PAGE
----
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Like Whitehead’s two Pulitzer prize winners, this novel centres around the experience of African-Americans. It is set around 1960 and captures that period beautifully. It is brilliantly written, densely plotted and absolutely full of ideas about race, technological and societal change, and the tension between altruism and ambition. Its only defect is that it’s almost too complex for its own good, and the protagonist spends a lot of time trying to establish who her friends and enemies are. Whitehead’s inventiveness, and the ease with which he plays with different literary genres, remind me of David Mitchell. Most importantly, his writing is both elegant and wonderfully resonant. 4.5
More intriguing than enjoyable, I can't declare it a favourite. However I did like the exploration of the gap between the empirical view of the world and those (like me) who find themselves reaching for a deeper understanding of the world that we are all an intricate part of.
Other reviewers and the description of the novel in the listing reveals that this is the story of a parallel universe dominated by the world of elevators. The main character, Lila Mae Watson is the first female Elevator Inspector and one of the first blacks to achieve this distinction. The time period is somewhere in the past, maybe the 30's or 40's, when we saw the growth of cities and the rise of the industrial age. Blacks certainly had no equality and the author makes the racism palpable in the characters that comprise the plot. Like Lila Mae, this novel doesn't fit into a nice genre slot but blends elements of several genres in a way that is sometimes confusing and perplexing. Satirical elements overlap analogy and the elevator metaphor can stand for religion, upward mobility, politics, corporate life and race relations. The writing is always original and distinctive, full of dark humor and surprising juxtapositions. The writing is certainly original and inventive which makes this novel often puzzling, thought provoking, quirky, and ultimately very entertaining if the reader doesn't simply get lost in this rich mix.
Having no idea what this novel was about I almost quit on page six. Many of the words seemed to be jibberish and the thoughts senseless. But curiosity took over and I forged on. It’s a wonderful study of elevators, human nature and imagination.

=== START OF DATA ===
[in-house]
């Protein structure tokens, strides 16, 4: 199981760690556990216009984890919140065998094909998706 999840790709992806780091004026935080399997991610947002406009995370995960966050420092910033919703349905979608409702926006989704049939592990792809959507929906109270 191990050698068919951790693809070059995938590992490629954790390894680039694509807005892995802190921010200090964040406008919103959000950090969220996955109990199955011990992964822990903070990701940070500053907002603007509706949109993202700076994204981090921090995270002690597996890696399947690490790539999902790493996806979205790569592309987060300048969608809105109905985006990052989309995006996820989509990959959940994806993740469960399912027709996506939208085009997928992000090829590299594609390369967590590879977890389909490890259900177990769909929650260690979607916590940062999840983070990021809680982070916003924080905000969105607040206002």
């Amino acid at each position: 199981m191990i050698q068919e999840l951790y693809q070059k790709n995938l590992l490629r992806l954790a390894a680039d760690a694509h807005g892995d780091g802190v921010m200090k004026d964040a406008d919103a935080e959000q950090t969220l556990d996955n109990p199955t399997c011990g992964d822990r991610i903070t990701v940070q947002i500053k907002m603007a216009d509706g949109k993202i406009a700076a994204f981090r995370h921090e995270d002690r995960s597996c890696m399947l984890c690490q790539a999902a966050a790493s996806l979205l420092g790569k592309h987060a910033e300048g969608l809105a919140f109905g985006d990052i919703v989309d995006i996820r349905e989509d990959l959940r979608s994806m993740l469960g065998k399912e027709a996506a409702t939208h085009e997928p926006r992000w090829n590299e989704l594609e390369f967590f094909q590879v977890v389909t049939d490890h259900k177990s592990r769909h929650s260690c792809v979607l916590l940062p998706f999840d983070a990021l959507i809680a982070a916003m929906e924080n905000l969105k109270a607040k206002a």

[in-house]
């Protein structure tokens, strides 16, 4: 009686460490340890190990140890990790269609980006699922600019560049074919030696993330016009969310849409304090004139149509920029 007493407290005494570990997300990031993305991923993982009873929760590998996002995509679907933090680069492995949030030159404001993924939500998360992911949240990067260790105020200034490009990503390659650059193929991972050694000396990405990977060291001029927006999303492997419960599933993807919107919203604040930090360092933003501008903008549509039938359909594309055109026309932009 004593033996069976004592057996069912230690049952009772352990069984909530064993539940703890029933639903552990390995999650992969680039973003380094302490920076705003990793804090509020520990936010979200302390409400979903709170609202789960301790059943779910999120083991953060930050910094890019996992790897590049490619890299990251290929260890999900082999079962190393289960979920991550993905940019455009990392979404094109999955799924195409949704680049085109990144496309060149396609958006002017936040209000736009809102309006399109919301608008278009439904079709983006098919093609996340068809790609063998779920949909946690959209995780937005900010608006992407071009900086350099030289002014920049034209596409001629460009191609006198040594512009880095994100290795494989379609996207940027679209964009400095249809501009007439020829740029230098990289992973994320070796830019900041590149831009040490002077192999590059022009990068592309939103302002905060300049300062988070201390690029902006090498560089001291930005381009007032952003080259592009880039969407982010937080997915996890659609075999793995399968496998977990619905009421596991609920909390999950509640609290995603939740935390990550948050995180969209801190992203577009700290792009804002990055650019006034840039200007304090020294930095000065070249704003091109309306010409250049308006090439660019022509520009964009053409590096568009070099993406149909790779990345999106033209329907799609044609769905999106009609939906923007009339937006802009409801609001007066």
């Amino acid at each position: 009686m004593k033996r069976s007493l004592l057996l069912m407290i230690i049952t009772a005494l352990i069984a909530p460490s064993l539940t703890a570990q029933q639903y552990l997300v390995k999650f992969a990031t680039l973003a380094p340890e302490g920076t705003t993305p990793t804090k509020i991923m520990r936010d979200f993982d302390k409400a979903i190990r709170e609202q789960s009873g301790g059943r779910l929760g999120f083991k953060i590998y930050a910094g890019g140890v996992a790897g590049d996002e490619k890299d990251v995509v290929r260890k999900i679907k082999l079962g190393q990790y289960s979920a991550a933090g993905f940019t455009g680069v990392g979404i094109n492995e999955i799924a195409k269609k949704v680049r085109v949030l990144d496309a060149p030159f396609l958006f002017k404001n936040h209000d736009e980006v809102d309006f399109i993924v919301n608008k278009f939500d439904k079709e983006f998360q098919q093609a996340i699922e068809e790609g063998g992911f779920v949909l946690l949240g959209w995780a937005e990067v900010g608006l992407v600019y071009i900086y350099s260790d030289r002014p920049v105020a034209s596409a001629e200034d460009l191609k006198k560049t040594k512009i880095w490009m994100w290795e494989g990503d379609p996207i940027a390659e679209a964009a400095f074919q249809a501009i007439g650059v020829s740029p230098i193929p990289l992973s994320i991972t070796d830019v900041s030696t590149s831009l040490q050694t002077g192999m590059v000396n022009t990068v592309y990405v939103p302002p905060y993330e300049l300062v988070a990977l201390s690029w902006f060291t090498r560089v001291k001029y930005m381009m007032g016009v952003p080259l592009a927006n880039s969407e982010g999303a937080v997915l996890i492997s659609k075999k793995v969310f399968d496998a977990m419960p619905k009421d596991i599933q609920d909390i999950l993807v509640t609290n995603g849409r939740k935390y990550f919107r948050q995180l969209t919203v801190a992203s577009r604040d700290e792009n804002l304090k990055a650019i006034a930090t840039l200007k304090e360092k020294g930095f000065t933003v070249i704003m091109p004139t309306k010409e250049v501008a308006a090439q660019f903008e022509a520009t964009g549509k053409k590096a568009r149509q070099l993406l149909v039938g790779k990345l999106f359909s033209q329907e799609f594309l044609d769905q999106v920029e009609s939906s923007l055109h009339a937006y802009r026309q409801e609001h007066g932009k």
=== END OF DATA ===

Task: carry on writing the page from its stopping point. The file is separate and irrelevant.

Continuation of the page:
Uniquely designed within the world of elevators, but a strong voice hidden throughout speaking to the rising world coupled with the shadowed suggestions of what may come. Brilliantly boring couching of world within world.
It does not take long for the reader to realize that this book is about a parallel universe, a universe with a city comparable to New York City and a social class structure full of racism and union struggles. It is a parallel universe of gender inequity and stereotypes similar to our own. It is a parallel universe where ideologies begin to take on a life of their own, directing human thought and perception, until the ideologies are put to the test of reality. I don't mean to be mysterious here but this is in many ways a mystery story, a classic story of the set-up, the innocent must prove their innocence in a dark and unfair world.
The novel is original and at the same time very familiar. It is familiar in that anyone who has watched television has seen the age old plot of the innocent person set up by the corrupt. The innocent must go on an underground quest to find out who and why they were set up. In this book, Lila Mae Watson, a black woman elevator inspector is the innocent, the patsy, and her race and gender and barrier breaking job of being the first black female in the field offer some evidence of why she was set-up in the free-fall of an elevator she had just inspected.
Beside being black and female, Lila Mae is an intuitionist who senses the problems with elevators rather than goes through complex checklists, which is the strategy of the empiricists. Like any mystery quest novel, Lila Mae meets many characters on her journey to prove her innocence. This is a new twist of social commentary integrated with the age old successful plotlines of Bogart detective films.
This is an enjoyable read rather than a must read; and a 3.5 rather than a 4. Whitehead takes us to the not-so-distant and not-so-different future of a major city where, however, elevators enjoy cult status. Quirky and creative. His protagonist gets involved in an elevator accident, and we follow her trying to puzzle it out. This strand was just interesting enough to keep me reading. But somehow something is missing, and something left me cold.
The Intuitionist is a very unusual science fiction cum social satire novel. It is well worth reading. Although it appears dated in some respects, it is actually as relevant today as it was when initially published.